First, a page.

In June 2018, eight year old Issy was about to start her weekly dance class when she had a severe ischemic stroke caused by a blockage cutting off the blood supply to the brain. Issy was fit and healthy, with no pre-existing health issues.
Issy was transported to St Peter’s Hospital in Chertsey, and placed into a medically induced coma before being transferred to St Georges Hospital in Tooting, where she was taken to the PICU ward. There an MRI scan confirmed that Issy had in fact, had a stroke.
“I knew what a stroke was”, explains mum Candice, “and I knew that they continue to be one of the leading causes of death and disability in the UK – but what I didn’t know was that a stroke can affect anyone.”
Issy woke up on her third day in hospital. She couldn’t talk, she couldn’t sit. She just lay there. “Seeing her awake, I could finally breathe again. You could see it in her eyes she was scared”, says Candice, “but she tried to give us a smile.” Issy was diagnosed with aphasia – a speech and language impairment - and paralysis on the right side of her body, with drop foot. The stroke had left her unable to talk, to swallow, to walk or even to sit unaided. She had lost all her basic skills.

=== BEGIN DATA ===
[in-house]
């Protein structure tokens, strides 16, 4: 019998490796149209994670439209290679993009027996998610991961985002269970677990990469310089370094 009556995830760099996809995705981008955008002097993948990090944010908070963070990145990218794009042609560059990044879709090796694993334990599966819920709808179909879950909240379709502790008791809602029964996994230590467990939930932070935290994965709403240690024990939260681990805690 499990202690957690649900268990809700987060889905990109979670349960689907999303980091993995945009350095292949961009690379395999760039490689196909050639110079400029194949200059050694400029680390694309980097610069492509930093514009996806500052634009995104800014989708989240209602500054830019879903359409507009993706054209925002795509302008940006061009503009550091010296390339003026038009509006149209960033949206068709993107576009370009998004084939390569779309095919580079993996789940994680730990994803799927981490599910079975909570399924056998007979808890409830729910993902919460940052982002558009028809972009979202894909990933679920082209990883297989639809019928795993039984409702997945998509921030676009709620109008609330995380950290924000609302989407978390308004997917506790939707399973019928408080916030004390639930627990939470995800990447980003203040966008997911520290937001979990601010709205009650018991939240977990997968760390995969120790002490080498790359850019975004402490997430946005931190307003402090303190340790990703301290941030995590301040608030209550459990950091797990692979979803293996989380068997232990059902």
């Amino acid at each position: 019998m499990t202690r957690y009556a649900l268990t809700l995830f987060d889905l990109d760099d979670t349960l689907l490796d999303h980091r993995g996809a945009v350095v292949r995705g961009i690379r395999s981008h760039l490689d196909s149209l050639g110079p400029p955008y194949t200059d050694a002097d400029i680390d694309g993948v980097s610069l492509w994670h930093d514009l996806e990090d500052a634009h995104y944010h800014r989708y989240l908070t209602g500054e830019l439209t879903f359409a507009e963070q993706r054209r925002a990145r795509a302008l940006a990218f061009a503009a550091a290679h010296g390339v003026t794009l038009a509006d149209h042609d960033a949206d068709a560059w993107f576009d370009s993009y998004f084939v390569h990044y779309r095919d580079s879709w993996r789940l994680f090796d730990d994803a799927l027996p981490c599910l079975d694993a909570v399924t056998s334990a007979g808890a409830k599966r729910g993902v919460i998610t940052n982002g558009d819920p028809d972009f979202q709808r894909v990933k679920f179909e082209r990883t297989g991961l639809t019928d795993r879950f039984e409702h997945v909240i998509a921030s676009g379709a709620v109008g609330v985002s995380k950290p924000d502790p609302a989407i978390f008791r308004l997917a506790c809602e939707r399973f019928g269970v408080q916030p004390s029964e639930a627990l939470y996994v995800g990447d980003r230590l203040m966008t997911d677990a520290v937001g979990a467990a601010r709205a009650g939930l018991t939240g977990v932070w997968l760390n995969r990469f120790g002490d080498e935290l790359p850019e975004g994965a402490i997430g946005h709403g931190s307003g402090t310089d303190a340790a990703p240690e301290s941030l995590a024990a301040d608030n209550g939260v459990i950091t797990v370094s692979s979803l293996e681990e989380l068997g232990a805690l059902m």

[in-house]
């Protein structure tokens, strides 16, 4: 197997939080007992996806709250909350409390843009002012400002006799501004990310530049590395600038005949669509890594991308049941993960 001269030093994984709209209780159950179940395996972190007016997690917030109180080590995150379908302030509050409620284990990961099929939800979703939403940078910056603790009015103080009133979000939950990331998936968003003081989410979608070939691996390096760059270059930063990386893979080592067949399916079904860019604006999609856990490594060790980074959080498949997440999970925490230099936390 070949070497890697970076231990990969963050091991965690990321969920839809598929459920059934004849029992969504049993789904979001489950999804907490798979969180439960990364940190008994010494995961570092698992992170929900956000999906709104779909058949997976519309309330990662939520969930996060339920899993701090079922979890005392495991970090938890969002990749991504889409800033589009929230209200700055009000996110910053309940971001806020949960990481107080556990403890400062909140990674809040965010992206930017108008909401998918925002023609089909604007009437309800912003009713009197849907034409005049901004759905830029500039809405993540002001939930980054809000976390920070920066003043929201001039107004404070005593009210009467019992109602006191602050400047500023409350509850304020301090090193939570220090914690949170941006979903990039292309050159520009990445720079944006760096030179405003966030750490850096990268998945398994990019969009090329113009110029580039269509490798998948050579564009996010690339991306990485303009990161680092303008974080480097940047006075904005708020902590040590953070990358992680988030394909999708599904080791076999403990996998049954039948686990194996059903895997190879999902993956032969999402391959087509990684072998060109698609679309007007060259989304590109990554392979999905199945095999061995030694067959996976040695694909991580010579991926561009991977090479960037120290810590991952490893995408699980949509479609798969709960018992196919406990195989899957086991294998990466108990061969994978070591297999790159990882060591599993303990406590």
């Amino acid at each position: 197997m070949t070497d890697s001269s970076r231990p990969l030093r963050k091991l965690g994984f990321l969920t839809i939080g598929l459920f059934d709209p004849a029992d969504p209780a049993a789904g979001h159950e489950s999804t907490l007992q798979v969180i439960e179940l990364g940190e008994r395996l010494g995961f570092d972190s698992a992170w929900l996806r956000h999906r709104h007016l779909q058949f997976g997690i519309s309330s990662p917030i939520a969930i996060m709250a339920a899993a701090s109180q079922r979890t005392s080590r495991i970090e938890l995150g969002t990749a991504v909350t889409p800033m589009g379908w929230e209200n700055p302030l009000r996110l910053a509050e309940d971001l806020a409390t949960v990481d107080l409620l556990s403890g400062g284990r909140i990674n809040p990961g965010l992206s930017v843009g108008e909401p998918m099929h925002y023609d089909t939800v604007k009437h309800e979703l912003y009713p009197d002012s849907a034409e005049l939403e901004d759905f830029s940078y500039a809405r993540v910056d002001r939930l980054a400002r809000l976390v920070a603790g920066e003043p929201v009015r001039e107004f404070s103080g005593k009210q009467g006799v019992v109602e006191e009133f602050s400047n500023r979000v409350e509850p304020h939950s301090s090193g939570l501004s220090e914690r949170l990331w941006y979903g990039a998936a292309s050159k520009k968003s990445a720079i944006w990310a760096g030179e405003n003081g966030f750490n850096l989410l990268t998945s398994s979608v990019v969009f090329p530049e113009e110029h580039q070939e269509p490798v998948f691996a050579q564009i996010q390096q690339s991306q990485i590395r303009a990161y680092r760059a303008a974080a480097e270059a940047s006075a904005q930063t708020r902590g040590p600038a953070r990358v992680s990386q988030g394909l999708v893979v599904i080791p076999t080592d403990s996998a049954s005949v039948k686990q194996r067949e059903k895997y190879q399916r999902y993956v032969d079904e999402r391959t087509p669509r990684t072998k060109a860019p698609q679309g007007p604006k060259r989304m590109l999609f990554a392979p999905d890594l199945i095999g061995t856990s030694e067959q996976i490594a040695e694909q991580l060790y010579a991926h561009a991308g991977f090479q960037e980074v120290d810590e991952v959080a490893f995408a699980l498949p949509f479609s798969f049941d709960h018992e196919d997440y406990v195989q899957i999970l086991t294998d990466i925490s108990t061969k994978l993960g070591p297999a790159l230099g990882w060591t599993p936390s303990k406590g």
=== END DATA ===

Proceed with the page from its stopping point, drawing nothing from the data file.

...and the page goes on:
Issy was transferred to the Nicholls Ward and surprised everyone when she started to make progress. Her speech slowly improved, she re-learnt to swallow foods and was soon able to stand and sit unaided. Drinking fluids and walking took a little longer. Issy had severe drop foot and a hyper extended knee which would snap back when she put any weight on the right leg.
Exactly eight weeks after her stroke, Issy arrived at The Children’s Trust in Tadworth, Surrey for an intensive rehabilitation programme. Issy was talking, but in simple sentences. She had a short attention span and still struggled finding words. She could walk but needed to strengthen her muscles around her hips and glutes in order to minimalise the limp she had, and had no strength in her right arm.